Samurai Warrior

Published: December 4th, 2012     
Box Art
Box Art
Reviewed by: Robert Folden - IPMS# 45545
Scale: 1/16
Company: MiniArt
Price: $27.99
Product / Stock #: 16028
Product provided by: MRC

Though well known for their various diorama kits, MiniArt also has a long line of 1/16 scale historical figures. One of the latest, and quite possibly the most complex, is their Japanese Samurai Warrior. Being somewhat of a fan of the Samurai culture, I jumped at the opportunity to review MiniArt's kit. Little did I know just what I was getting into.

The Samurai were the elite warriors of the Emperor. Appearing in references as early as the 8th Century and becoming a prominent feature in Japan throughout the 10th to 13th Centuries, the Samurai managed to live on into the late 1800s. Officially, the last form of Samurai, known as Shizoku, ceased to exist on January 1st, 1947, when the name was formally removed from Japanese law as a result of the occupation following WWII. For centuries, the Samurai were considered the upper class of military. The name Samurai actually comes from Saburai, which came from the Japanese word Saburau, or "those who serve in close attendance to the nobility." The Samurai Warrior was instantly identifiable in part because of the brightly colored and often very ornate armor. Intricately detailed and often very expensive, Samurai armor is still prized today by collectors.

MiniArt has captured the essence of the Samurai in this 1/16 scale kit. The figure comes in 61 grey plastic pieces on four sprues. The molding is fairly well done, but there are a few issues I noted while assembling the kit. The biggest issue I found with the kit was that the mating surfaces, while matching up well, were slightly beveled inward. This created rather large valleys along all seam lines. I ended up using Aves Apoxie-sculpt to fill the seams. I also noted some alignment issues in two areas. The first was at the waist. While the upper torso fits well into the belt/sash section, the legs do not. Luckily, this is well hidden by the lower armor sections. The other alignment issue was the arms in relation to the sword handle. The hands are molded with the handle, and when the arms are in place, the hands, or rather the two sections of the handle, do not line up. While its not extremely visible, the purists out there will no doubt have to rework it.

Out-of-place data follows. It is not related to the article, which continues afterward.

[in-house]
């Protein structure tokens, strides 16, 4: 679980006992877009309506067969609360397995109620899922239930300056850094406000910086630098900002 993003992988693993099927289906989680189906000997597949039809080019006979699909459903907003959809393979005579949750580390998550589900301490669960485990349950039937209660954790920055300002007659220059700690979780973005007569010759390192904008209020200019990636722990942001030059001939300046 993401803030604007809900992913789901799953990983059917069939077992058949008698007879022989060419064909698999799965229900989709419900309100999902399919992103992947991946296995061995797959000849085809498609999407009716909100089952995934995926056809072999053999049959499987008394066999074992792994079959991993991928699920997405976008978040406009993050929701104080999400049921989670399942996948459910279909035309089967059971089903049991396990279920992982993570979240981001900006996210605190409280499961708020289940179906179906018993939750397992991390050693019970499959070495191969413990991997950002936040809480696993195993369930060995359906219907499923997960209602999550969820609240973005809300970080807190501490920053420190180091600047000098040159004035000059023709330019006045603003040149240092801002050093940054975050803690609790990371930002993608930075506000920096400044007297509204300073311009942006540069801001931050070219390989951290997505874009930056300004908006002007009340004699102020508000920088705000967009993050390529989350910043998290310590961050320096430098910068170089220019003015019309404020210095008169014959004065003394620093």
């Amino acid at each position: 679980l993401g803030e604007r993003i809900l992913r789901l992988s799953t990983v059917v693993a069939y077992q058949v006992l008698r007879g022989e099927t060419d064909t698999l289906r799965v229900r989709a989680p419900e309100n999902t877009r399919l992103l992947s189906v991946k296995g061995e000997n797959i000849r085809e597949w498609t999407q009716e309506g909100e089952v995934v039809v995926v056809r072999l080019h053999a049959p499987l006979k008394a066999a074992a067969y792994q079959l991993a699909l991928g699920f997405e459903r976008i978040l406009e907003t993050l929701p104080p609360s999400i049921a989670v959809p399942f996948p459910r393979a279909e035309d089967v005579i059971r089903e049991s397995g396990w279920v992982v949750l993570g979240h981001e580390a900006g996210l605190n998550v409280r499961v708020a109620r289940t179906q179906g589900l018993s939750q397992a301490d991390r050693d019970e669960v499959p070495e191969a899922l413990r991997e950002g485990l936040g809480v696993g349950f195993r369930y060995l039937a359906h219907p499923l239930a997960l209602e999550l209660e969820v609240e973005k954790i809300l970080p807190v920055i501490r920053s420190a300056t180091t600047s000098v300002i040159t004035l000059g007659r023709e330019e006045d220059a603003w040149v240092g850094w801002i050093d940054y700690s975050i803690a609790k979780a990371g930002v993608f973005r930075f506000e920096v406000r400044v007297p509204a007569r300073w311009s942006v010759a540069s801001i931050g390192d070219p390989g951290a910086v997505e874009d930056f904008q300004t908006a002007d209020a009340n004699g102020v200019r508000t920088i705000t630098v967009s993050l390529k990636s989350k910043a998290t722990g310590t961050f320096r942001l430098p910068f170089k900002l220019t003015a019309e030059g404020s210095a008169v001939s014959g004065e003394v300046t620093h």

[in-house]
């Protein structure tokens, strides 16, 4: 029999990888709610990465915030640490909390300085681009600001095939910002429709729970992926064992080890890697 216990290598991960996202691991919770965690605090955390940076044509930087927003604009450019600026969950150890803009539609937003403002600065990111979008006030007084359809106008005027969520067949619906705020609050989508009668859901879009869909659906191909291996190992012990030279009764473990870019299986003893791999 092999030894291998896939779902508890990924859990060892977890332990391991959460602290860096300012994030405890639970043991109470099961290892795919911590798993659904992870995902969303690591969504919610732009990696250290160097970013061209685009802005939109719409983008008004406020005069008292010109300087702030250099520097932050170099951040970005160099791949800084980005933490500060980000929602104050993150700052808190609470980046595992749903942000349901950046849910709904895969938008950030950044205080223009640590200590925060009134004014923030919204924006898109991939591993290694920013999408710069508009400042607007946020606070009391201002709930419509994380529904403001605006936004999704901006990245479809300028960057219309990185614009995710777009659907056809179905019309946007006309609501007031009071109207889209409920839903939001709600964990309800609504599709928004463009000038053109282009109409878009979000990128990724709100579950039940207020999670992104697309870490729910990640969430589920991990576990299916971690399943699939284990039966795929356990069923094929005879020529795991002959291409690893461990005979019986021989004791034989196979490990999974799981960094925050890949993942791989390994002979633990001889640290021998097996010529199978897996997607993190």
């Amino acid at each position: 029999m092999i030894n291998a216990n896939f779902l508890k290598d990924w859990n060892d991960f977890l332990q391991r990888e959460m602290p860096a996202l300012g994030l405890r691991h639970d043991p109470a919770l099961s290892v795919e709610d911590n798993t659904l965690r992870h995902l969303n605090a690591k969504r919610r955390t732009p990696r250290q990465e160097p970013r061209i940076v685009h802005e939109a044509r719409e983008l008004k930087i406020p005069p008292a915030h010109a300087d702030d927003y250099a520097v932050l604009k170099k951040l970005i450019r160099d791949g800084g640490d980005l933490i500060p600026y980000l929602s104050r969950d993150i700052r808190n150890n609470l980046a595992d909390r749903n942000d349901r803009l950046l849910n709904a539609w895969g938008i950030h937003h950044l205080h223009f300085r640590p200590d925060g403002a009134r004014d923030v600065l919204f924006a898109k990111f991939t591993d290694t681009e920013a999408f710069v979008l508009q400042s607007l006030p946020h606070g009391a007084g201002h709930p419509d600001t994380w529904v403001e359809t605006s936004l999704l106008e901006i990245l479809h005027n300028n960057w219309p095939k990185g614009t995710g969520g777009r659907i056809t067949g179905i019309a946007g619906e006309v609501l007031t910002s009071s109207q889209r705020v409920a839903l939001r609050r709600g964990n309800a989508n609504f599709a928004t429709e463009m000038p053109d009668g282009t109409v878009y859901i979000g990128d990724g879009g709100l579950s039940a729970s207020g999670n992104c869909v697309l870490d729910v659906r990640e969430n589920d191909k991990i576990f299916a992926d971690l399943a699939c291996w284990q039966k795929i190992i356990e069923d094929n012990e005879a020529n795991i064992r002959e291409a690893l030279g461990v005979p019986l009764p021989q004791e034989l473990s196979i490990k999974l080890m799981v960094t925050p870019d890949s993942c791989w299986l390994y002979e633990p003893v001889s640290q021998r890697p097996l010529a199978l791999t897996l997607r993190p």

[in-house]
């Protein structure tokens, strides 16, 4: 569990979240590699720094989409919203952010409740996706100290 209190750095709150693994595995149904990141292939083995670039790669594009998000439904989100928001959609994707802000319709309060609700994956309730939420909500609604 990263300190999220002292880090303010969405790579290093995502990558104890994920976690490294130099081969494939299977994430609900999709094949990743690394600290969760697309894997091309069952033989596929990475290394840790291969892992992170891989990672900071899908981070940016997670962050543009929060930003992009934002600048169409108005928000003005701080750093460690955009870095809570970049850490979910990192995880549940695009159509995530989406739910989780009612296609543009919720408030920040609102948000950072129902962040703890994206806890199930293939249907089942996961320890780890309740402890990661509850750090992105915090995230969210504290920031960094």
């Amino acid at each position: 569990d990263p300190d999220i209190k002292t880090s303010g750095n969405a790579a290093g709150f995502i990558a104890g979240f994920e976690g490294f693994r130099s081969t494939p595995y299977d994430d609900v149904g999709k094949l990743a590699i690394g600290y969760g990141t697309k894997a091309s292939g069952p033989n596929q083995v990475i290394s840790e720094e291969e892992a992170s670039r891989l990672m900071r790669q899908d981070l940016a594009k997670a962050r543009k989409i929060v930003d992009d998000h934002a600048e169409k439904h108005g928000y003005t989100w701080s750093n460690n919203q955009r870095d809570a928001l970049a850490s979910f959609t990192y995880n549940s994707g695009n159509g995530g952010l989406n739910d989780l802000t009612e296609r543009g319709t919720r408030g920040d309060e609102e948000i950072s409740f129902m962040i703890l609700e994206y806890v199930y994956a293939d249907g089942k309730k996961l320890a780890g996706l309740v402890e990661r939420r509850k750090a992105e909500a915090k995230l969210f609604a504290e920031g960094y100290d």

While I enjoyed working on the kit, and I love the final piece, I was very disappointed with the painting guide and some of the armor detail. To begin with, the armor featured in the color guide is not the same as the armor on the kit. While similar, there are many differences. Additionally, the chest/back piece, shoulder pieces, and sections of the helmet are blank on the kit. The color guide shows VERY ornate detail work in these areas. There are three options for these areas. Option one is to leave them blank. This is not very Samurai. The second is to hand paint in careful detail. While there are modelers out there who can do this, I'm not one of them. The third option, and the one I decided to go with, is to print out decals to use in these areas. I found a detailed pattern online, and after some slight changes in PhotoShop, I printed out a section of decal paper. Overall, I'm pleased with the result. I ended up using a variety of paints and techniques on this figure. Base coats were done with acrylics, while metals were done with Floquils. Washes were done with oils, and then dry brushing was done with both oils and enamels.

Overall, even though it took much longer than I expected, and it used ALL of my skills as a modeler, I am very pleased with how the Samurai turned out. And I can only imagine what a more skilled figure modeler would do with it. I highly recommend this model to any figure modeler, but also to anyone wishing to branch out of his comfort zone with something fun. And it's a good kit for that, because even with all its detail, you don't have to paint the face, you can just use the mask.

I'd like to thank MRC for providing the review sample and IPMS-USA for the review space.

  • Left side
    Left side
  • Left rear
    Left rear
  • Right rear
    Right rear
  • Left front
    Left front
  • Front
  • Front detail
    Front detail
  • Back detail
    Back detail

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